http://www.thefreshloaf.com/node/33651/some-gf-experiments

and here

https://docs.google.com/spreadsheet/ccc?key=0AkcYHhPxccKtdG5aRV96RVY3TUkzdWM1R0tWcndmaXc#gid=0

and select the Quinoa tab near the bottom.

I will paste the yeasted formula later today when I get a chance.

This needs a long bake, the 500g loaves need about 80 minutes starting at 190C, I then turn the oven lower every 15 minutes to arrive at 120C. Unpan and put them back in the oven for another 5 minutes. This is to avoid shrinking.

Best Wishes,

Juergen

Juergen Krauss's picture
Juergen Krauss

This is for a 550g loaf

Psyllium soaker:

Psyllium husks 13.8g(6%)

Water 276g(120%)

Final Dough:

Quinoa flour 138g(60%)

Potato starch 46g(20%)

Tapioca Starch 46g(20%)

Water 23g(10%)

Salt 4.6g(2%)

Instant Yeast 1.6g(0.7%)

Psyllium soaker 289g(126%)

Total Yield 238.7%

 

RobynNZ's picture
RobynNZ

Hi again Juergen,

I did go back and recheck your earlier yeast formula. As I'll be experimenting with their bread machine, won't be able to do the dropping oven temp procedure, but I will put it in their oven if it still needs some more finishing once the bread machine cycle is over, thanks for the heads up.  Unfortunately, if required, that will count against it being a relatively easy bread for my sister-in-law to manage. I'm going with a 3.5 times factor to make a final dough of 835 grams. I have been scaling to 837ish grams because I know that works well in the capacity of the bread machine. A larger loaf will contribute to timing calculations as well. I'll try and figure out the best cycle to use on the machine.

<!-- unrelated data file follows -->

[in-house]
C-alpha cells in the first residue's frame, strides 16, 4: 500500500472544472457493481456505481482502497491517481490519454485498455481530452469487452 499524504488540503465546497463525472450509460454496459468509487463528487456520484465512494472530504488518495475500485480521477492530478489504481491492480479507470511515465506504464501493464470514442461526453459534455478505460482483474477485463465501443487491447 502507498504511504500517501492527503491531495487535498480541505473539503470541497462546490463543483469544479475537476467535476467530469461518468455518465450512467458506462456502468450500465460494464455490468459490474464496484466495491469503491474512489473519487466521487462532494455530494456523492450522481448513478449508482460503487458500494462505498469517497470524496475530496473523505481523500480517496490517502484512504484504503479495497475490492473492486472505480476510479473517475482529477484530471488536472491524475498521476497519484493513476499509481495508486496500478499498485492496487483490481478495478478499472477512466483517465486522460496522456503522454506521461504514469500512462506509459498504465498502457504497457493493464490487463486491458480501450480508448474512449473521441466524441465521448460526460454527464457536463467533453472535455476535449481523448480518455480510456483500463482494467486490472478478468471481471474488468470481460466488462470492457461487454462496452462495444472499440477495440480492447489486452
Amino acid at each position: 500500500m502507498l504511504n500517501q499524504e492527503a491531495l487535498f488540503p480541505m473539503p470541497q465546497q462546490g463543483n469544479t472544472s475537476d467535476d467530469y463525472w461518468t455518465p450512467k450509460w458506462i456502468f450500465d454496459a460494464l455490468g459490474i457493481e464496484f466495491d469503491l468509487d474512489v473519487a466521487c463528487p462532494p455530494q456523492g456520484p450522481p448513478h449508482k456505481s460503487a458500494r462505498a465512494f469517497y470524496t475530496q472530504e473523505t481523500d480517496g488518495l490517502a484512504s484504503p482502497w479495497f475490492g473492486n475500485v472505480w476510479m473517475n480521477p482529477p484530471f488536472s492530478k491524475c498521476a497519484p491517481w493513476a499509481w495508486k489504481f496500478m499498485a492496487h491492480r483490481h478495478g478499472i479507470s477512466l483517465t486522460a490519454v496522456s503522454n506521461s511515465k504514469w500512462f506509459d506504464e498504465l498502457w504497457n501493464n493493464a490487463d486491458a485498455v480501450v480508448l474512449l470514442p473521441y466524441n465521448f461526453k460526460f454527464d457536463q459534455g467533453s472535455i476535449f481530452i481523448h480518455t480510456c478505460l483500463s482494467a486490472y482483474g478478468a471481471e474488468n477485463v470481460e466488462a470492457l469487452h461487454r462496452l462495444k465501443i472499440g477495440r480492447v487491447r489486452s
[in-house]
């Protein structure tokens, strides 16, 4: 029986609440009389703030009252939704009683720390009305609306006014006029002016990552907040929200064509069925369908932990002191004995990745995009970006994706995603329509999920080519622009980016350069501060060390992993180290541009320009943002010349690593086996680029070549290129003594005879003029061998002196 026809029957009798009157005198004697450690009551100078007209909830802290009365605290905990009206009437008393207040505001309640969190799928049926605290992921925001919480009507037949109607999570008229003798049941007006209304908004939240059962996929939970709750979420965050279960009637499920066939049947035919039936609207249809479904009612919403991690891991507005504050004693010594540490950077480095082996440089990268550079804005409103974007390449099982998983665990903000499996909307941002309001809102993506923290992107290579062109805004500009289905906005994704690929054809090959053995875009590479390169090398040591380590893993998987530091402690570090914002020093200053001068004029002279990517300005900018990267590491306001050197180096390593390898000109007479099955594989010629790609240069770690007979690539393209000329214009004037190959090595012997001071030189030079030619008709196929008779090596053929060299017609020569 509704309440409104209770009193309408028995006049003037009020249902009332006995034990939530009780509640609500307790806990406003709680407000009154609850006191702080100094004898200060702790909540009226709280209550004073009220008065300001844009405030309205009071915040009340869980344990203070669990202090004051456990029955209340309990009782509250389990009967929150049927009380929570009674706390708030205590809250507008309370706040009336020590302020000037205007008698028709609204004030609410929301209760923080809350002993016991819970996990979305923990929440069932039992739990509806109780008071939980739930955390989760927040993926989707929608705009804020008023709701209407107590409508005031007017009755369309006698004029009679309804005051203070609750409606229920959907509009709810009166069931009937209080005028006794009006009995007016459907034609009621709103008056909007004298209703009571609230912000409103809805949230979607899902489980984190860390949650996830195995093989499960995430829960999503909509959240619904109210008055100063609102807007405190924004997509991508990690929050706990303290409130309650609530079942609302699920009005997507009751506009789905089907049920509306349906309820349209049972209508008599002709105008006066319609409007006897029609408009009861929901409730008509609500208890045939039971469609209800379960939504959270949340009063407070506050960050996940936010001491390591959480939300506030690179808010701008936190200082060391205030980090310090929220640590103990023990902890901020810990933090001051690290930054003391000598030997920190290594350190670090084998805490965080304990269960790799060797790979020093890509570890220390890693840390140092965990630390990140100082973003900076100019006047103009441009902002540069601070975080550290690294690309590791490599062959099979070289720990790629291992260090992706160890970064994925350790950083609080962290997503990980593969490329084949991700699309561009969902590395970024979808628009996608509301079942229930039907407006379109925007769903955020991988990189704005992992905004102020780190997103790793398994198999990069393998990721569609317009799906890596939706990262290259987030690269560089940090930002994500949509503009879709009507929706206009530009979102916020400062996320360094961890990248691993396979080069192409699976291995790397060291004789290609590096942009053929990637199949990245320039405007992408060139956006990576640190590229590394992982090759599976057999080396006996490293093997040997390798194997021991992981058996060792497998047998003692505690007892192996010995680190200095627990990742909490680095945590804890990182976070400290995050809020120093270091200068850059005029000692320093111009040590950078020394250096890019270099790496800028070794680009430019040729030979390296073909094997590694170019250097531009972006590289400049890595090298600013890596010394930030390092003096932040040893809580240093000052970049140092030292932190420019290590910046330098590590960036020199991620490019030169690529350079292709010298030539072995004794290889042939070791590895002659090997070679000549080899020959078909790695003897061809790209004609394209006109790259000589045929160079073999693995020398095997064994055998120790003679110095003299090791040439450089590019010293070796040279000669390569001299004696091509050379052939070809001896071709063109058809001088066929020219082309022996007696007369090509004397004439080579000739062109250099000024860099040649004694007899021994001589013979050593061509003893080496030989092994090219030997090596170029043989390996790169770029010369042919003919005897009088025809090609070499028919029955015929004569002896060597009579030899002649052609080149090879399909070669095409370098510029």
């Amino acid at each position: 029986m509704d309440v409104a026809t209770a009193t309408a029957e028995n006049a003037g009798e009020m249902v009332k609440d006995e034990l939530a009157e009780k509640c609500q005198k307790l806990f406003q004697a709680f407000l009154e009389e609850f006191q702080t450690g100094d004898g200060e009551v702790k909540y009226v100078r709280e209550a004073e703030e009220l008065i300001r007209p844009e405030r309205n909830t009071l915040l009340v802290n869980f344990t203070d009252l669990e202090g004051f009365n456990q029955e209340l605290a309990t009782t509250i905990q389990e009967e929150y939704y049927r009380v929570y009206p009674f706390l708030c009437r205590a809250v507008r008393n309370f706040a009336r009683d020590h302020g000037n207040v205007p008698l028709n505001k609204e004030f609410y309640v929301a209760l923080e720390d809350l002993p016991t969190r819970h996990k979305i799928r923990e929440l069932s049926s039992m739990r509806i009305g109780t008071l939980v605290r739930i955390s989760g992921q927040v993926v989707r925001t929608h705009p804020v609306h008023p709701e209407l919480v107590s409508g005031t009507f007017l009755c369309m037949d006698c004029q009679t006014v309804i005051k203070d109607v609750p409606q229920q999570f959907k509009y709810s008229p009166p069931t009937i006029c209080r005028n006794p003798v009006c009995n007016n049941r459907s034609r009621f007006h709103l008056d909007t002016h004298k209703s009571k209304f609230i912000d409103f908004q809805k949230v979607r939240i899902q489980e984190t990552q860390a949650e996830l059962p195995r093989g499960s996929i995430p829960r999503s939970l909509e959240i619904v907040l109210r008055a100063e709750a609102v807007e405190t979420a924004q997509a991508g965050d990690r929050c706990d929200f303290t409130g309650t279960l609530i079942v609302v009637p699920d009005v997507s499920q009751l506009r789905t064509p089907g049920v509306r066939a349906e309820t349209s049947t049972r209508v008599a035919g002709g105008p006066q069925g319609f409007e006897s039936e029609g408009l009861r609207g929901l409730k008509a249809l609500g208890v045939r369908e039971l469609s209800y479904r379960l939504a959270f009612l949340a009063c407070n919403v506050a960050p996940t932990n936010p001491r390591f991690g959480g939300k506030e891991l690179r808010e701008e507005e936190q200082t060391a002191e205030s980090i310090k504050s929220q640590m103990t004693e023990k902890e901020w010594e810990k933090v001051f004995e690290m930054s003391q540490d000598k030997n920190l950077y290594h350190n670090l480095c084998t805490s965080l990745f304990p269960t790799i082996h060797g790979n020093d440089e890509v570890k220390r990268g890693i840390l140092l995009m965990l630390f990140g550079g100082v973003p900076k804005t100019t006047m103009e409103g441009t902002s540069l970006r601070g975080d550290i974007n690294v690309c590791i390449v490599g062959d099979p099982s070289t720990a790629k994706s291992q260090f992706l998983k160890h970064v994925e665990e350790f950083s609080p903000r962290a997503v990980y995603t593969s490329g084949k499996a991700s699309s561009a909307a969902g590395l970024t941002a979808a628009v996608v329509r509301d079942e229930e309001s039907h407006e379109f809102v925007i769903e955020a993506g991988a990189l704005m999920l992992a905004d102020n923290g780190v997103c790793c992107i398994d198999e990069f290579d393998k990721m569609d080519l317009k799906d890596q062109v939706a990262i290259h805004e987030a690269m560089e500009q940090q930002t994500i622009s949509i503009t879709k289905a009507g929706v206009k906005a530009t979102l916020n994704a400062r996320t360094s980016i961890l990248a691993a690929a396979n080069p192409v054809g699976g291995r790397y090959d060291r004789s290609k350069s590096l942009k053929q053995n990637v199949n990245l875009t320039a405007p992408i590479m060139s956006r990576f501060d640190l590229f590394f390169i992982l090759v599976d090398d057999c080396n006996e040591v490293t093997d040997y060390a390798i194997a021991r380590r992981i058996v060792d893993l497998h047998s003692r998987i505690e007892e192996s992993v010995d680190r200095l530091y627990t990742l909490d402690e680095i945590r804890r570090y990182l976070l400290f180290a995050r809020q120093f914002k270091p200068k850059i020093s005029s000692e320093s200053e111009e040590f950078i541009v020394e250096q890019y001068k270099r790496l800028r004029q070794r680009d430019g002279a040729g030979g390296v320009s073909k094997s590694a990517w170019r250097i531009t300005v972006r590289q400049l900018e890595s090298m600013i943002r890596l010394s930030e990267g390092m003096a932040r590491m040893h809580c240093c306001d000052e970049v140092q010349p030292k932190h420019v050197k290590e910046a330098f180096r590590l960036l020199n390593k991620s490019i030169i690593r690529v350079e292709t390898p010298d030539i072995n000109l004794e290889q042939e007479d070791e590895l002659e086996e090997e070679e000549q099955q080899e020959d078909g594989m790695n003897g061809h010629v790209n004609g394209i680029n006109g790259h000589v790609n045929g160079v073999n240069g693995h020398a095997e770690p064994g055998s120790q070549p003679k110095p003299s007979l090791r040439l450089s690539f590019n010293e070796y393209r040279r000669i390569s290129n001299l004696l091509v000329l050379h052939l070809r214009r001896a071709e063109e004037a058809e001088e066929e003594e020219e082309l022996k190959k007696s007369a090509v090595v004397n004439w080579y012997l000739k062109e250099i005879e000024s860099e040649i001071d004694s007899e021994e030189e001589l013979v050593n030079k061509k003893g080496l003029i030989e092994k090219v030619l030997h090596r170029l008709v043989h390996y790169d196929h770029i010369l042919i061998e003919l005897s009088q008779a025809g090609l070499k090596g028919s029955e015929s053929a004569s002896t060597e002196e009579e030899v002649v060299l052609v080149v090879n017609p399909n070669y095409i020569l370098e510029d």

I dashed out this afternoon for quinoa flour between hail downpours, NZ is in the grip of a nasty winter storm - sleet, snow, hail, gales. My niece and I will enjoy being inside and  baking together tomorrow - our version of batten down the hatches as the met service has been telling us to do.

Will report back tomorrow night.

Cheers, Robyn

Juergen Krauss's picture
Juergen Krauss

Enjoy your winter baking session!

We here in the UK enjoy the first hot days of the year ...

Cheers,

Juergen

Samantha M's picture
Samantha M

Wow! I'm impressed! I'm not sure if I understand your formulas? Are these like bakers percentage formulas? I'm still learning about BP and adapting for gluten free. Can you share with me your knowledge. Also I'm about to dive deeper into my practices of gf sourdough and would appreciate any info you could lend me that you have learnt. If you can email me samanthamatete@hotmail.com or just share on here.....

Juergen Krauss's picture
Juergen Krauss

Samantha, I am impressed with your blog (I didn't have time to read in-depth yet).